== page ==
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Mastering Qualitative Tests

How to go from building a product that works to one that people love

Amy Kapernick

When talking about testing in software development teams we often think of what we call quantitative tests. Tests that either pass or fail. They are everywhere: Unit Tests, System Tests, Acceptance Tests, Integration Tests, Regression Tests, Contract Testing and more. While these tests are obviously very important, checking whether your product works, they unfortunately don't account for your users. People are are not computers, but messy, analogue human beings. So if you want to build products people love, you need to move beyond simple yes/no tests.

The question Qualitative Testing tries to answer is not "Does it work?" but "Is it good enough? (for now)", tests which include (but are absolutely not limited to) User Experience, Performance, Accessibility and Internationalisation.

Accessibility Testing

Automated tests can often help you make decisions, but ultimately the decision if something is good enough has to be made by a human, like when doing accessibility testing. There are a lot of automated accessibility tools (and they're a good step to take), but they can only ever tell you if your product is not accessible, like by forgetting an alt tag for an image. It's possible to have a completely inaccessible website while still scoring 100% for accessibility on Lighthouse (read the full article here). To properly test a website for accessibility you need a person with expertise to test it manually.

Performance Testing

The same is true with performance. Again, we can use tools like Lighthouse, WebPageTest and Calibre that will tell us exactly how many milliseconds it took to load a page, or how long a user interaction took, but it turns out humans are messy and impatient. It is often too easy to get stuck measuring raw performance data and we don't experience wait time the same as a test. Waiting a relatively short time for something to load without any sense of its progress is worse than waiting longer but with a loading animation, or even better, a progress bar. Perceived performance is what really matters.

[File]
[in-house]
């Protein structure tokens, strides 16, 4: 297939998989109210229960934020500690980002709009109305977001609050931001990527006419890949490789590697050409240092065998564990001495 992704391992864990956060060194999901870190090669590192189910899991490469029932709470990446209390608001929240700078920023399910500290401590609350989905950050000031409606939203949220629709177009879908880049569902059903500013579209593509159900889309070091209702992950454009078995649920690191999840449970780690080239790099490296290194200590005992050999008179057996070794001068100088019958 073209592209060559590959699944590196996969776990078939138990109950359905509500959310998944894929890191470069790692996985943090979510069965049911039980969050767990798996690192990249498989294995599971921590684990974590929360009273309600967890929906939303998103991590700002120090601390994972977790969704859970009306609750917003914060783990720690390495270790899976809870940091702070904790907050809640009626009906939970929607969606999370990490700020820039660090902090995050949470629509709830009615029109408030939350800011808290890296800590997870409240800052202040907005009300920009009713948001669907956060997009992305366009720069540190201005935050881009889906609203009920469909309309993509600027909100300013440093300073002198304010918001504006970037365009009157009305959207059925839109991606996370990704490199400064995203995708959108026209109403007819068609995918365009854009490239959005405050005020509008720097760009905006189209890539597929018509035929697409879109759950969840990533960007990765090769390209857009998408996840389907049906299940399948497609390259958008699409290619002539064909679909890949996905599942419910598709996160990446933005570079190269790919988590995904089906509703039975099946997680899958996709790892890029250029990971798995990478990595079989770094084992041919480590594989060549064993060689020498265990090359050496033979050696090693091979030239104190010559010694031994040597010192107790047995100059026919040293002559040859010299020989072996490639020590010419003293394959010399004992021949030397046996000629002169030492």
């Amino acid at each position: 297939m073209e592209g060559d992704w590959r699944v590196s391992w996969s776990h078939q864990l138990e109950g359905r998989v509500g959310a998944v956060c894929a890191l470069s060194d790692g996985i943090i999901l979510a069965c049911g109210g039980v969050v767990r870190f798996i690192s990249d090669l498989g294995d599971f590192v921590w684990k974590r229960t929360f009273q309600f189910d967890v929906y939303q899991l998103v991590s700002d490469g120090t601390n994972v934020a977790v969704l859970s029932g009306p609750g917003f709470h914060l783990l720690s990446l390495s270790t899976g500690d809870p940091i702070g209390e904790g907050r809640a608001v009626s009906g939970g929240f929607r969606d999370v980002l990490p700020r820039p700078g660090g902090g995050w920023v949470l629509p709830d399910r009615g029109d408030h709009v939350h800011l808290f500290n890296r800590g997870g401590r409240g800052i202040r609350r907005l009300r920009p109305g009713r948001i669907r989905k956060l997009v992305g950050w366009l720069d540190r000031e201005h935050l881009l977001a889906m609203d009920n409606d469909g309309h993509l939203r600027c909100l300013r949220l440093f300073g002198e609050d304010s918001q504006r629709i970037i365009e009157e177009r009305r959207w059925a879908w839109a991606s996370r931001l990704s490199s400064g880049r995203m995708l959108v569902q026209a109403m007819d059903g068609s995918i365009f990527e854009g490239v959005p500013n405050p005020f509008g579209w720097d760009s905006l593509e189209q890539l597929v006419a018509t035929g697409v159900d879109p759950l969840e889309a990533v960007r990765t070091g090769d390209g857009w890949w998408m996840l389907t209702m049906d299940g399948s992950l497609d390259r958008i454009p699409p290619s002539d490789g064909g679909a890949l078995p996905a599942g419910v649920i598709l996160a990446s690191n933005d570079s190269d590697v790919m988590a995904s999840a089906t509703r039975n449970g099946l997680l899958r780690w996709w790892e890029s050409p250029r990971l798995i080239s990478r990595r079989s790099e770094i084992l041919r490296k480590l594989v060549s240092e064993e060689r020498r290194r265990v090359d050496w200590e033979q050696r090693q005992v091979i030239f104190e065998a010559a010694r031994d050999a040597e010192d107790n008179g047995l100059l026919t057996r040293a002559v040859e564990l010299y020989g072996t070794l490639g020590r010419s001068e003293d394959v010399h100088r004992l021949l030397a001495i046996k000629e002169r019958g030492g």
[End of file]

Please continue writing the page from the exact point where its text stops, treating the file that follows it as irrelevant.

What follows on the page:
The idea of perceived performance is touched on in a hilarious and insightful TED Talk by Rory Sutherland, where he talks about Eurostar wanting to improve the train journey between London and Paris. While they spend £6 billion on new tracks to shave 40 minutes of an almost four hour journey, Rory's idea is to hire top male and female supermodels and have them serve free champagne. You'd have £3 billion in spare change and passengers asking for the train to be slowed down.

Another famous example (and one more related to software development) of perceived performance is from Instagram. They massively improved the perceived performance of their photo upload by starting the upload straight after selecting the photo, while the user was picking out filters and adding captions. Raw numbers don't tell the whole story.


User Experience Testing

User experience is then even harder to measure than accessibility and performance testing, as there is no automated tool we can run, we need to have people actually look at our application. It can be difficult to know what the users expect or how they'll use our product, and making assumptions will likely end badly. We can't get a simple pass or fail, we need to get our users to use the application, to test it and answer our questions. Can they find the information they need, can they navigate through the application, can they find the menu? There isn't a tool or even an AI out there that can tell us how people will use our application, we need a human to tell us if they can use it, if it's good enough.

One of the biggest hurdles in doing this kind of qualitative testing is having a working application for people to test, and we believe we've found the solution with one of the most loved features of Linc – preview links. Every single commit against all your environments is available as a unique link to preview your front-end and test with real humans – instantly after the build finishes. It is to front-end development what continuous integration is for back-ends. The ability to verify the quality of a product minutes after finishing a build.

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